Sunday, February 03, 2013

Why We Write

Rick Moody: Why I Write

Why do writers write? George Orwell once listed ‘four great motives,’ Joan Didion said she writes so that readers listen to her, and Terry Tempest Williams said ‘I write to meet my ghost.’ In Why We Write, edited by Meredith Maran, 20 acclaimed authors answer that question, and novelist Rick Moody responds to Orwell, Didion and Tempest Williams.

I abandoned two novels when I was in sixth grade. I got maybe 10 pages into each. One was about a kid who becomes vice president. I still have the weird little blank book that I used to attempt to write it. The itch to do my job goes at least that far back.

‘Why We Write: 20 Acclaimed Authors On How and Why They Do What They Do’ edited by Meredith Maran. 256 pp. Plume. US$16. (Seamus Kearney)

Why do I write? To do better for myself than I am capable of doing with language, out there, in real time. To repair inabilities, to restore confidences. And, at this point, because I don’t know what else to do. I write just as I breathe and eat. Every day. Habitually.

It would be easier if I could say that one thing happens when I write, or, perhaps, that a number of predictable things happen. But the truth is that a great number of things have happened, over the years, when I have been writing, and that these things are unpredictable, hard to quantify, and mutable.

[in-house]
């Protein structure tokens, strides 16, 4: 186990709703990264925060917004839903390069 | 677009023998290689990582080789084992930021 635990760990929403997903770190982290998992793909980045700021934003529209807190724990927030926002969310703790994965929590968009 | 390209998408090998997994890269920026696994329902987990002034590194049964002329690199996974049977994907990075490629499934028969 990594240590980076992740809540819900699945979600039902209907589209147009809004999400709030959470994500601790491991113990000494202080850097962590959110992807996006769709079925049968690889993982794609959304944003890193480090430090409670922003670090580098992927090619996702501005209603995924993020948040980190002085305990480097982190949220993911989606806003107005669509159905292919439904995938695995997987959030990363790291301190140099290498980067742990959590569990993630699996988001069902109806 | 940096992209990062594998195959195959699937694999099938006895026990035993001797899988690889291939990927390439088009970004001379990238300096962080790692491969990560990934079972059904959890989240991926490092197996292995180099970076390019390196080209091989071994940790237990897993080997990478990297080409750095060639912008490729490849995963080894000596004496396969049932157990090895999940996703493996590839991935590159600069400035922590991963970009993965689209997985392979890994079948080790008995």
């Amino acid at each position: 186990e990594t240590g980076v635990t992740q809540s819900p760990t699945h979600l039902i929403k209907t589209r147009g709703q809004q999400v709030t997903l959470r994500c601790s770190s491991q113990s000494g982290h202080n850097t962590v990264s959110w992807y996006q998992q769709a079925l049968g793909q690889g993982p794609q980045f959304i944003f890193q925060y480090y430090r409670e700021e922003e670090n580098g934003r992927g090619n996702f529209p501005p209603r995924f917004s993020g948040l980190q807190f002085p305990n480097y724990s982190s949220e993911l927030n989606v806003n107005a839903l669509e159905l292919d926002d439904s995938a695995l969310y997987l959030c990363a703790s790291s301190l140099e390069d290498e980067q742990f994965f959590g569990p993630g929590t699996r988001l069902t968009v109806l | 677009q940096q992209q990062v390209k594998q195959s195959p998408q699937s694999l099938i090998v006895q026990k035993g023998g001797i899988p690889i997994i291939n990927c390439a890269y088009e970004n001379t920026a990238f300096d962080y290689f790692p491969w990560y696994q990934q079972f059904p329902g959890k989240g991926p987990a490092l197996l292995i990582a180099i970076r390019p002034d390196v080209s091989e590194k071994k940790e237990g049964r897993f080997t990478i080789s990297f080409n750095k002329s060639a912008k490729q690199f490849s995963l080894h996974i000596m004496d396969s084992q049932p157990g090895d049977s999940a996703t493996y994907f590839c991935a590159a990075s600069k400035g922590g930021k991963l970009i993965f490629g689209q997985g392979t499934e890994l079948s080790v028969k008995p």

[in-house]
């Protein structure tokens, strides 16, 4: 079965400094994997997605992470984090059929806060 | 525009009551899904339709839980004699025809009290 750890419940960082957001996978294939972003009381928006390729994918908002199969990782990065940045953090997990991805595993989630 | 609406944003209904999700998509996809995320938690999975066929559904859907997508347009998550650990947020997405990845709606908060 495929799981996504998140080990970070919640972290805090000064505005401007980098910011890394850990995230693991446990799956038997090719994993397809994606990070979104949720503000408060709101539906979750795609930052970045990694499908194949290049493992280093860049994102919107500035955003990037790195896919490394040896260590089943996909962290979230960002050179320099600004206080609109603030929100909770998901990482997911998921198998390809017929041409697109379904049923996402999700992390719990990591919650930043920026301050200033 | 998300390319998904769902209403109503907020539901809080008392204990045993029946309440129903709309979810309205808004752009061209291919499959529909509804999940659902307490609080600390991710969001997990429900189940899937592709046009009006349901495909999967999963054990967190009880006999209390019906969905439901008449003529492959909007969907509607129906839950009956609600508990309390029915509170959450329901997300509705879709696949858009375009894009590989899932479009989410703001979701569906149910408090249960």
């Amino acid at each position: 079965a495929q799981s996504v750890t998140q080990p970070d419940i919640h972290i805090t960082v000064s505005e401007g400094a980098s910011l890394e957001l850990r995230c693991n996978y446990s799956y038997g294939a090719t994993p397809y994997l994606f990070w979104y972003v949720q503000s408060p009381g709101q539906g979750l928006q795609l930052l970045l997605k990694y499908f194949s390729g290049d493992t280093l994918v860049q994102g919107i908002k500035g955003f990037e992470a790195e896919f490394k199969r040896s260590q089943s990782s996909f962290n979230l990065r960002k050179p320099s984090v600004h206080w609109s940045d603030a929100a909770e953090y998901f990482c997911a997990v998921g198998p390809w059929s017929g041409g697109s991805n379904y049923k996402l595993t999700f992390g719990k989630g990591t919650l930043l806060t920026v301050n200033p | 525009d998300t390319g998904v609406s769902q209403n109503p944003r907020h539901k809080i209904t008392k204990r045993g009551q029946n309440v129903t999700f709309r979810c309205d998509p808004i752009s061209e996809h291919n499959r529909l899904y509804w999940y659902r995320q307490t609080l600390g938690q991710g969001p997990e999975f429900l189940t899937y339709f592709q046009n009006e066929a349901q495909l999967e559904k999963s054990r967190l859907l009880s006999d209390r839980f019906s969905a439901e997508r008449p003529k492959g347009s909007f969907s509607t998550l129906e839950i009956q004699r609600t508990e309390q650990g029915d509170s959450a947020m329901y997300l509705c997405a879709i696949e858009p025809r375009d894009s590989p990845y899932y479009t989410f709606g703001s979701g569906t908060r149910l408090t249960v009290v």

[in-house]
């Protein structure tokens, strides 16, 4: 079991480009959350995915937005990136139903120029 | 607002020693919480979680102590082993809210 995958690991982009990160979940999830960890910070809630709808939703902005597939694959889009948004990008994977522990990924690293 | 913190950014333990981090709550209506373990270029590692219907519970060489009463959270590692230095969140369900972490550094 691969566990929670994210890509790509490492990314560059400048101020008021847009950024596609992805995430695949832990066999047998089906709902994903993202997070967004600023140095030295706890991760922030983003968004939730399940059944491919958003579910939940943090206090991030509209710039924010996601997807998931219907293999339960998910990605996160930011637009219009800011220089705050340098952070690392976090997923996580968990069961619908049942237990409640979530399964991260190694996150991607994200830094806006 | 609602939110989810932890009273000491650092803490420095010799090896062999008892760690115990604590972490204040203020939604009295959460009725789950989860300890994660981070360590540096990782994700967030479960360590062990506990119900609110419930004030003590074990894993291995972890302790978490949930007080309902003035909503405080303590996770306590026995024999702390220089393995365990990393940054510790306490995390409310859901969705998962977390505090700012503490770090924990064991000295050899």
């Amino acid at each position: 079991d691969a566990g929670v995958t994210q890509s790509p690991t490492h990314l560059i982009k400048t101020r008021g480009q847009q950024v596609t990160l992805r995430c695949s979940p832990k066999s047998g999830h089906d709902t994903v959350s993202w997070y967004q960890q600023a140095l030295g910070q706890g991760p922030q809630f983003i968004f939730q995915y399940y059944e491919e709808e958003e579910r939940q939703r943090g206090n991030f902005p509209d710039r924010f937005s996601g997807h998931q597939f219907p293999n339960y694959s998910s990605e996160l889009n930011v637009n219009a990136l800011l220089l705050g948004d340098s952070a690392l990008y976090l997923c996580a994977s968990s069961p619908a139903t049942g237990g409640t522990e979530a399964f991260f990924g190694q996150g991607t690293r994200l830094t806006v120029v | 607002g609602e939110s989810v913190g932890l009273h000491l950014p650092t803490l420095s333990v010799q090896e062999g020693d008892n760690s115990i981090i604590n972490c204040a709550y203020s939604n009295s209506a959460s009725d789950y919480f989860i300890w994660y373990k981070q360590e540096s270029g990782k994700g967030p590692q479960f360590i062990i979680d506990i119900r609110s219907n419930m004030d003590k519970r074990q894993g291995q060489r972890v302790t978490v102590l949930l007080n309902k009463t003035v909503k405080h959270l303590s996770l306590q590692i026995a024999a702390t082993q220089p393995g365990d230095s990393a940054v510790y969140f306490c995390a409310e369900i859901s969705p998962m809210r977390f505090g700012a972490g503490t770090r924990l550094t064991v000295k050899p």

I guess I have now been writing, if I date my writing from the first time I ever rewrote anything, for about 33 years. Publishing books for about 20. Sometimes the writing is inspired or inspiring; sometimes it is destitute of anything but the need to keep working. I guess what I’m saying is that what happens to me is so variable that it would be kind of foolish to try to attach names to it. I do think, however, that just about whenever I am writing, or more accurately, whenever I have written, I feel better and more at peace as a human being. That doesn’t mean, unfortunately, that the literary product is any good

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1 comment:

Mark Hubbard said...

Broken link to the full piece, Graham.